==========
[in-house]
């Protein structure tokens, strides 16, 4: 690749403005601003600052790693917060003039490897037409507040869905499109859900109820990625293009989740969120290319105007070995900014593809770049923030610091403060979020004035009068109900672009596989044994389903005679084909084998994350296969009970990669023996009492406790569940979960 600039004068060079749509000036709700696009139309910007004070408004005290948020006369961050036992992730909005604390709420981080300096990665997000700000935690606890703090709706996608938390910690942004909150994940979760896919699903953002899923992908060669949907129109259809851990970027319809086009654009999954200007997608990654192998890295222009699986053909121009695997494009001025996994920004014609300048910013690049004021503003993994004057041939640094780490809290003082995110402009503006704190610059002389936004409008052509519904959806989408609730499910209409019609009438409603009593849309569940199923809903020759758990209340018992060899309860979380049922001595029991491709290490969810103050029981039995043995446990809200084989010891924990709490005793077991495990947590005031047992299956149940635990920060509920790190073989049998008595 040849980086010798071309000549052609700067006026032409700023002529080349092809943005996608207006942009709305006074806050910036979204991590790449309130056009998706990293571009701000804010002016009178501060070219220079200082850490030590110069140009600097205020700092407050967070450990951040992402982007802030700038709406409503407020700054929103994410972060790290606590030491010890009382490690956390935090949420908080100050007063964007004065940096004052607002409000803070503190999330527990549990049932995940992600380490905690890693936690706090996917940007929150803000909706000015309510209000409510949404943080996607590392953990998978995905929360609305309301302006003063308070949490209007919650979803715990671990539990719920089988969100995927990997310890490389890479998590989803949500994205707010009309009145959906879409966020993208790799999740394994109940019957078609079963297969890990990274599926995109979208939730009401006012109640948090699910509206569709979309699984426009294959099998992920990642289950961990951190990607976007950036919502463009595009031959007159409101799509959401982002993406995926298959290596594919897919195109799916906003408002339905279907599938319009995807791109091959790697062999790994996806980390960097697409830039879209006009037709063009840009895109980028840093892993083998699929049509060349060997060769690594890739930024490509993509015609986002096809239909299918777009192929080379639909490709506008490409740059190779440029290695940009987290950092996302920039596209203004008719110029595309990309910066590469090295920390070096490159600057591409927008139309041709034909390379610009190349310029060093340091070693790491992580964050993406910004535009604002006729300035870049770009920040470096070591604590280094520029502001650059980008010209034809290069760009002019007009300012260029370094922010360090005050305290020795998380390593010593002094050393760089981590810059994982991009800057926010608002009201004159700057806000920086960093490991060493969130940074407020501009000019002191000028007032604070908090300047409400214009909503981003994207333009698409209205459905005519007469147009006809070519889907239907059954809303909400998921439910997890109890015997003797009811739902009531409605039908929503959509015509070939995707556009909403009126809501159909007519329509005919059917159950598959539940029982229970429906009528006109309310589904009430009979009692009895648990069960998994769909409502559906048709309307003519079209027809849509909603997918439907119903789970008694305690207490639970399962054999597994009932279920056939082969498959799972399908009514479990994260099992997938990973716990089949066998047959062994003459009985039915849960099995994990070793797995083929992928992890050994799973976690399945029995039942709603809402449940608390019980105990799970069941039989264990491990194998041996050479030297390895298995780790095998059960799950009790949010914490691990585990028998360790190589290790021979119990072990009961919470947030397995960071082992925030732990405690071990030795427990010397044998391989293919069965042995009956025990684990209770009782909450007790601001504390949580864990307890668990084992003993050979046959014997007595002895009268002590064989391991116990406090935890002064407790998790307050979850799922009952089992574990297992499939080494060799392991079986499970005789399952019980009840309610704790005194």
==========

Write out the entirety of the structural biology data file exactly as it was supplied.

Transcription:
[in-house]
């Protein structure tokens, strides 16, 4: 690749403005601003600052790693917060003039490897037409507040869905499109859900109820990625293009989740969120290319105007070995900014593809770049923030610091403060979020004035009068109900672009596989044994389903005679084909084998994350296969009970990669023996009492406790569940979960 600039004068060079749509000036709700696009139309910007004070408004005290948020006369961050036992992730909005604390709420981080300096990665997000700000935690606890703090709706996608938390910690942004909150994940979760896919699903953002899923992908060669949907129109259809851990970027319809086009654009999954200007997608990654192998890295222009699986053909121009695997494009001025996994920004014609300048910013690049004021503003993994004057041939640094780490809290003082995110402009503006704190610059002389936004409008052509519904959806989408609730499910209409019609009438409603009593849309569940199923809903020759758990209340018992060899309860979380049922001595029991491709290490969810103050029981039995043995446990809200084989010891924990709490005793077991495990947590005031047992299956149940635990920060509920790190073989049998008595 040849980086010798071309000549052609700067006026032409700023002529080349092809943005996608207006942009709305006074806050910036979204991590790449309130056009998706990293571009701000804010002016009178501060070219220079200082850490030590110069140009600097205020700092407050967070450990951040992402982007802030700038709406409503407020700054929103994410972060790290606590030491010890009382490690956390935090949420908080100050007063964007004065940096004052607002409000803070503190999330527990549990049932995940992600380490905690890693936690706090996917940007929150803000909706000015309510209000409510949404943080996607590392953990998978995905929360609305309301302006003063308070949490209007919650979803715990671990539990719920089988969100995927990997310890490389890479998590989803949500994205707010009309009145959906879409966020993208790799999740394994109940019957078609079963297969890990990274599926995109979208939730009401006012109640948090699910509206569709979309699984426009294959099998992920990642289950961990951190990607976007950036919502463009595009031959007159409101799509959401982002993406995926298959290596594919897919195109799916906003408002339905279907599938319009995807791109091959790697062999790994996806980390960097697409830039879209006009037709063009840009895109980028840093892993083998699929049509060349060997060769690594890739930024490509993509015609986002096809239909299918777009192929080379639909490709506008490409740059190779440029290695940009987290950092996302920039596209203004008719110029595309990309910066590469090295920390070096490159600057591409927008139309041709034909390379610009190349310029060093340091070693790491992580964050993406910004535009604002006729300035870049770009920040470096070591604590280094520029502001650059980008010209034809290069760009002019007009300012260029370094922010360090005050305290020795998380390593010593002094050393760089981590810059994982991009800057926010608002009201004159700057806000920086960093490991060493969130940074407020501009000019002191000028007032604070908090300047409400214009909503981003994207333009698409209205459905005519007469147009006809070519889907239907059954809303909400998921439910997890109890015997003797009811739902009531409605039908929503959509015509070939995707556009909403009126809501159909007519329509005919059917159950598959539940029982229970429906009528006109309310589904009430009979009692009895648990069960998994769909409502559906048709309307003519079209027809849509909603997918439907119903789970008694305690207490639970399962054999597994009932279920056939082969498959799972399908009514479990994260099992997938990973716990089949066998047959062994003459009985039915849960099995994990070793797995083929992928992890050994799973976690399945029995039942709603809402449940608390019980105990799970069941039989264990491990194998041996050479030297390895298995780790095998059960799950009790949010914490691990585990028998360790190589290790021979119990072990009961919470947030397995960071082992925030732990405690071990030795427990010397044998391989293919069965042995009956025990684990209770009782909450007790601001504390949580864990307890668990084992003993050979046959014997007595002895009268002590064989391991116990406090935890002064407790998790307050979850799922009952089992574990297992499939080494060799392991079986499970005789399952019980009840309610704790005194």